|AS YOUR LHASA GOES UNDER A JUDGE WHAT COMMENTS BY THE JUDGE WOULD LEAD YOU TO REALIZE THAT HE KNOWS HIS BREED?
Dr. Brown: Often the judges who know the most don't say anything. Usually those who say the most don't know anything! Some judges when in doubt, don't really go over the dogs but judge from adverts. We might also consider breeding better judges!
|DO YOU HAVE OPINIONS AS A BREEDER/OWNER OF THE MODERN
LHASA APSOS WE NOW SEE?
Dr. Brown: They are too big and too often they are being pushed so
hard that it disturbs the gait. The dog should go at its own normal pace
to show its soundness. The coat to the floor might fool some judges
but it is all show. As a breeder of Lhasa Apsos, you need good stock
with the dogs being as close as possible to the standard. Some people who want to make changes in the standard favour a certain type but if going fast means better and as a result the dog no longer fits the rest of the standard, it is wrong.
|OVER THE YEARS HAVE YOU NOTICED ANY POSITIVE BREED CHANGES?
Dr. Brown: Yes, the Lhasas temperament has changed they are not as chary with strangers or with kids. The dogs seem happier in the ring and a competitive Lhasa needs that outgoing personality.
Grooming has changed and the coats are beautifully presented.
|DO YOU THINK THAT LHASAS SHOULD MOVE FASTER THAN AN EASY TROT?
Dr. Brown: No, the Lhasa should be shown at the speed that looks proper for the size of the dog, no forcing it to move faster. It now seems that all the bottom of the pad has to be seen and that faster is better. The exhibitors want them bigger. The dogs always seem to be rushed, being pulled or dragged and having hind ends like a train. The Lhasa is often pushed to outrun its own ability. The dog has to be able to put its own four feet on the floor and not be pulled or chased to run faster.
WHAT ADVISE WOULD YOU GIVE TO THE PURCHASER
OF A SHOW PROSPECT LHASA APSO?
Dr. Brown: The Lhasa puppy should have a good coat of
any colour, be happy and confident, no tail dropping or
backing away from strangers. It should have a correct
head, level topline, not be too big, and able to move
soundly. It should be typey and have an outgoing
DID YOUR VETERINARY KNOWLEDGE INFLUENCE YOUR CHOICE OF A SHOW PUPPY?
Dr. Brown: I was able to evaluate the soundness of the puppy but it was attending all breed seminars and dog shows which most influenced me on the type of Lhasa that I would keep.
|I recall other special dogs, my Great Pyrenees, Can Am Ch. Le Dauphin of Limberlost, Mike, finishing as Top Dog All Breed in Canada in 1980 and the fun that I had with Tracy the Yorkie, and Finn the Irish Terrier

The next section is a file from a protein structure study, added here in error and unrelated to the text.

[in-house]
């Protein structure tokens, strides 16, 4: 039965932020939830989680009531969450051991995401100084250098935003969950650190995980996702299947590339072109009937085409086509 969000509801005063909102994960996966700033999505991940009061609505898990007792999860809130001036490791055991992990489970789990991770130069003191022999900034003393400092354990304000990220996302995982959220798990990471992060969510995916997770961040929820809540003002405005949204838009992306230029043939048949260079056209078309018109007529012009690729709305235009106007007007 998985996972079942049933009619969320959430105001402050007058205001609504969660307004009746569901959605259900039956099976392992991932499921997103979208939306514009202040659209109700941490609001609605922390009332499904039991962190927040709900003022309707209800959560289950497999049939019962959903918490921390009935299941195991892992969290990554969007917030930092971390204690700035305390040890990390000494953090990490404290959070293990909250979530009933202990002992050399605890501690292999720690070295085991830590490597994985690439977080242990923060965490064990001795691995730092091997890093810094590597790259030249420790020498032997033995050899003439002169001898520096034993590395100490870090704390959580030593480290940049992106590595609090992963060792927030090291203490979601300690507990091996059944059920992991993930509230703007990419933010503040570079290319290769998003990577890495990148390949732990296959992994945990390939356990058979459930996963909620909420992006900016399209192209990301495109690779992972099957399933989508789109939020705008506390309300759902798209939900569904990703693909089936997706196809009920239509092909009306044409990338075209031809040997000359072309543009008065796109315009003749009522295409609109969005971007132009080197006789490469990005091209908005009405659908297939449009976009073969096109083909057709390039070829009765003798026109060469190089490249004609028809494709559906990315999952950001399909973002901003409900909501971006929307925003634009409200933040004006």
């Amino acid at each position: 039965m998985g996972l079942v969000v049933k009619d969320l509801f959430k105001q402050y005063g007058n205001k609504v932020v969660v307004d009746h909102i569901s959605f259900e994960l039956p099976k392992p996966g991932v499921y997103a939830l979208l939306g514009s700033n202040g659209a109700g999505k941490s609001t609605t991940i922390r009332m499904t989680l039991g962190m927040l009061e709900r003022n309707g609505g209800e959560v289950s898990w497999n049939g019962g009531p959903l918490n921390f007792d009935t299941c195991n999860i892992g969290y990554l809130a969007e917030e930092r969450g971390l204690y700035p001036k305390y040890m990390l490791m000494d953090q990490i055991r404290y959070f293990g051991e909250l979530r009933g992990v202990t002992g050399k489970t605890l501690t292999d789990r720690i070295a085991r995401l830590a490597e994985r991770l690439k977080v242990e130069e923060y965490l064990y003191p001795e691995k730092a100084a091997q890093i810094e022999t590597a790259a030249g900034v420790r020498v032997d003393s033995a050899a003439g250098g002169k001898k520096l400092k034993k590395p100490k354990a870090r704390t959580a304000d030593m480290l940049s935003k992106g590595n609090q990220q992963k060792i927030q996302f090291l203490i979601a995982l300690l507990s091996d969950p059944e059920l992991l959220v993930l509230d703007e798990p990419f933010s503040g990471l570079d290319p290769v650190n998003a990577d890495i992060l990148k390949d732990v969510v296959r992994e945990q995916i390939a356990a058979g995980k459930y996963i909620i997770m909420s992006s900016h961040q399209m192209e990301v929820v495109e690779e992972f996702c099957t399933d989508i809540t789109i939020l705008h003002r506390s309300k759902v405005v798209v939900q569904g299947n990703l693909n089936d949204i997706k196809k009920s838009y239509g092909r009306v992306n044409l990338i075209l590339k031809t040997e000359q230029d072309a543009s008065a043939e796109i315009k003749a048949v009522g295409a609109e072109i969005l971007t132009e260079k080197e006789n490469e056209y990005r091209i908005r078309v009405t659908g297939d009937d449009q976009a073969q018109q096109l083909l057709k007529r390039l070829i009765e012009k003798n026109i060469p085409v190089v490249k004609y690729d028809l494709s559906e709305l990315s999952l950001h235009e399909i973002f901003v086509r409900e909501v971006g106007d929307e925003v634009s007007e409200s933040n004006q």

I certainly could never forget the people who were exhibitors at these shows. Many of whom in later years, are still my friends.
THANK YOU, DR. BROWN, FOR YOUR TIME.
It was an enjoyable experience reliving with Doc, memories of dogs and people. I would like to especially
thank her for agreeing to the interview and for sharing her many photographs.
Permission has been granted for LHASA APSO CANADA to post these pages on its site.
If you intend to copy these pages, please give credit to the interviewer and LHASA APSO CANADA.
Ann-Marie Adderley, July 2001
|BREED QUESTIONS AND ANSWERS
All photos on this page are of Augie.
|WHERE YOU EVER INTERESTED IN APPLYING FOR YOUR JUDGE'S LICENSE.?
Dr. Brown: No, never! I judged a Lhasa Apso Specialty Sweepstakes in the US and although it was interesting, I would rather have been one of the exhibitors. As long as there were dogs to show, I wanted to show them.
|WHAT ARE YOUR BEST MEMORIES OF THE TIME THAT YOU SPENT IN THE SHOW RING?
Dr. Brown: Beginning with the Lhasa Apsos, my favourite breed, how can I forget Augie, Can Am Ch. Balrene Chia Pao's first Best in Show; his winning the ALAC Specialty in the US under Jay Shaeffer; his finishing as Second Top Dog All Breed in Canada in 1970, not forgetting Freddy (Ch. Caiaphas Fire and
Ice) and all the other Lhasas which have been an important part of my life.
|DO YOU FEEL THAT THE INCREASE IN SIZE HAS RUINED THE BREED?
Dr. Brown: A twelve inch dog is a different breed. It is ruining a breed which should be ten to eleven inches.
WHAT WERE YOUR OPINIONS OF THE LHASA APSOS AT CRUFTS IN 1973 AND 1975?
Dr. Brown: You saw all of the colours that are possible in the breed. The grooming was not up to its current standard. The dogs were moved quite slowly and there seemed little pressure to win. Everyone was there to have a nice time and renew friendships. Showmanship and handling seemed to take second place as the quality dogs seemed to win on their own ability. The Lhasas were small and sound. Overall coat texture was excellent but there was a wavy tendency in some colours. Heads were very good especially the shape of the eyes and muzzle proportion. With its large entries of Lhasas and other breeds, it is a show which I would highly recommend.